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Αναρτημένη ανακοίνωση στο 122ο Ετήσιο Συνέδριο του Αμερικανικού Ψυχολογικού Συλλόγου, 7-10 Αυγούστου, 2014, Washington, DC, Η.Π.Α.

 

 

Greek philosophy quotations as metaphors during therapy: A theoretical suggestion for the enrichment of metaphorical disputation during Rational Emotive and Behavior Therapy (REBT)

 

Chrysoula Kostogiannis (Ph.D., RECBT)
Hellenic American University, Athens, Greece

Demetris Katsikis (Ph.D., RECBT)
Hellenic Institute for RE&CBT, Athens, Greece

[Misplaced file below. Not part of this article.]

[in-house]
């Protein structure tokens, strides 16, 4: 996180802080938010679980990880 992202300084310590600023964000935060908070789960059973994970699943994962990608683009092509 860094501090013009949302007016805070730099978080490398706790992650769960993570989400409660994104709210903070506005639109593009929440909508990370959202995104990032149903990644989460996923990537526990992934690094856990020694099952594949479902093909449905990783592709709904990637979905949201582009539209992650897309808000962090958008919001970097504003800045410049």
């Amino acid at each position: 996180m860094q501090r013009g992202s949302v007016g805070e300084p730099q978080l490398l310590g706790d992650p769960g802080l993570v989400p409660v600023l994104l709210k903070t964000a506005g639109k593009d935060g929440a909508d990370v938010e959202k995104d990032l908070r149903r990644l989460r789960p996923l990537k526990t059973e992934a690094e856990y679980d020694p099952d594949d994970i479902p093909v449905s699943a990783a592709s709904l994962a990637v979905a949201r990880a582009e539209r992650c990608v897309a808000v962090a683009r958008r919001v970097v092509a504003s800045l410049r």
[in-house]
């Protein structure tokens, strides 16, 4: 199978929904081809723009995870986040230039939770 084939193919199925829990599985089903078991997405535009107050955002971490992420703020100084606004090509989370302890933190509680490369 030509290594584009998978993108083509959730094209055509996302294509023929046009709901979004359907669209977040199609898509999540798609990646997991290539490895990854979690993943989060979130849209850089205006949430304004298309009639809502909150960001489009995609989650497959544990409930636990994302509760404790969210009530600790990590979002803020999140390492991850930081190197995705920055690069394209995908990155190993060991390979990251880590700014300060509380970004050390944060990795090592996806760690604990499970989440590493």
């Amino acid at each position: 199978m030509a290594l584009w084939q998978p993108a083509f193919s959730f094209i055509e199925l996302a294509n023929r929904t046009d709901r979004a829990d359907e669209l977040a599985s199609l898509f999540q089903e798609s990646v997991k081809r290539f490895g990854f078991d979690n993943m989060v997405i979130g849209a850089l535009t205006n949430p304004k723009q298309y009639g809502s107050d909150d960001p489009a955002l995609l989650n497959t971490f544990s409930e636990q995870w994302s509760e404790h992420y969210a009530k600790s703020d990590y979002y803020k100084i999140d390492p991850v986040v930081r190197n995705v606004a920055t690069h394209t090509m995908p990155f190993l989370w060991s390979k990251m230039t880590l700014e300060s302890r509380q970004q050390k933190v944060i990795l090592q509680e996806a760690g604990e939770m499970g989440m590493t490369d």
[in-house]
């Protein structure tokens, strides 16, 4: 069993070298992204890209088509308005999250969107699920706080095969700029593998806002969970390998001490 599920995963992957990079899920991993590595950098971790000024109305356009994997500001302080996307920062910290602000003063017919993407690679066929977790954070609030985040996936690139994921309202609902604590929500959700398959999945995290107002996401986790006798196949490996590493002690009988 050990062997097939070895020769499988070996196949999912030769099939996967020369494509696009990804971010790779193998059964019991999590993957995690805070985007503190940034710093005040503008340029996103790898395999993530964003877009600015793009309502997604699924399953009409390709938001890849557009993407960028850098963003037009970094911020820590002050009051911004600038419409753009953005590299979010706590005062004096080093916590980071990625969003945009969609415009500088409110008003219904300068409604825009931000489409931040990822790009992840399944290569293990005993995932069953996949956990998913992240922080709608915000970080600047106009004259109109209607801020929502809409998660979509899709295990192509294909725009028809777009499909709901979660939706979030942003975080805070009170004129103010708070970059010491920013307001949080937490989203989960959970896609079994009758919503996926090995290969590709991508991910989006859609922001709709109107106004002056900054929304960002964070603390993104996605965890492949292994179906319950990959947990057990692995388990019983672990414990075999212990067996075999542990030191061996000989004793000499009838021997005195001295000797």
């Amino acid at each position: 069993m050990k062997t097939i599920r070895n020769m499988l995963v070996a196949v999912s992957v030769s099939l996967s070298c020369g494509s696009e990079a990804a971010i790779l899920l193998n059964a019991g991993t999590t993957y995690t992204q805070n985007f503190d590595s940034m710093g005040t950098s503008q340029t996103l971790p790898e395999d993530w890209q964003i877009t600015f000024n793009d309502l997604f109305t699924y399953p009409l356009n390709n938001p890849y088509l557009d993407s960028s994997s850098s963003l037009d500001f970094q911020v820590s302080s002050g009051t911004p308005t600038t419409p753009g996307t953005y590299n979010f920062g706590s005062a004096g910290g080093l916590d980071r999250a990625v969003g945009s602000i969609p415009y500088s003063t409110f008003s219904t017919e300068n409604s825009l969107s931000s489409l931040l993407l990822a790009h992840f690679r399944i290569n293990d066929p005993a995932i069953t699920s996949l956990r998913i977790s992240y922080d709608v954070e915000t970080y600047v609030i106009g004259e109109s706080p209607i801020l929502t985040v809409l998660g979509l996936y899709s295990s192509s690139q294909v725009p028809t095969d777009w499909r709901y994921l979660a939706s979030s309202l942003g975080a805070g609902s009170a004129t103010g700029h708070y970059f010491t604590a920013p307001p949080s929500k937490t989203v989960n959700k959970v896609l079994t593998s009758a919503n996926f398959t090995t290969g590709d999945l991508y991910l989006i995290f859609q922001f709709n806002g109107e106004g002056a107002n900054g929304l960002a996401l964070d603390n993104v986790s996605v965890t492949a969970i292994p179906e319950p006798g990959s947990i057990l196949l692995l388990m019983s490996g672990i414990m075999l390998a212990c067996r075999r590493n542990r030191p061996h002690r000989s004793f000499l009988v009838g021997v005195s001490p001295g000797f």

According to REBT research, core beliefs mediate or/and moderate the relationship between events and the human output (emotions, behaviors, cognitions). REBT uses an array of emotive, behavioral and cognitive techniques to boost change by motivating people to endorse rational beliefs through disputational processes. One of the most highlighted but not frequently used therapeutic technique is metaphorical disputing that is officially proposed by REBT scholars to be used during therapy as an alternative way of disputation. Metaphor is a type of analogy and is closely related to other rhetorical figures of speech that achieve their effects via association, comparison or resemblance including allegory and hyperbole. Metaphors are usually used in REBT with children and adolescents through tales and other stories but are not systematically used in therapy with adults. The purpose of this study is to promote a theoretical suggestion for the practical use of ancient Greek quotations as metaphors during REBT process in adults. More specifically, this poster aspires to promote the idea that ancient Greek quotations are potentially effective tools during metaphorical disputation, especially for those clients that struggle with life downing beliefs. This strategy might also offer a new way for approaching resistant clients plus those clients who are more prone to intellectual insight rather than emotional one. An initial rationale is proposed for the appropriate use of specific quotations of key Greek philosophers in a REBT therapeutic setting. Further suggestions include initial efforts to make theoretical connections between ancient Greek quotations with specific core beliefs while ideas for programmatic research are offered.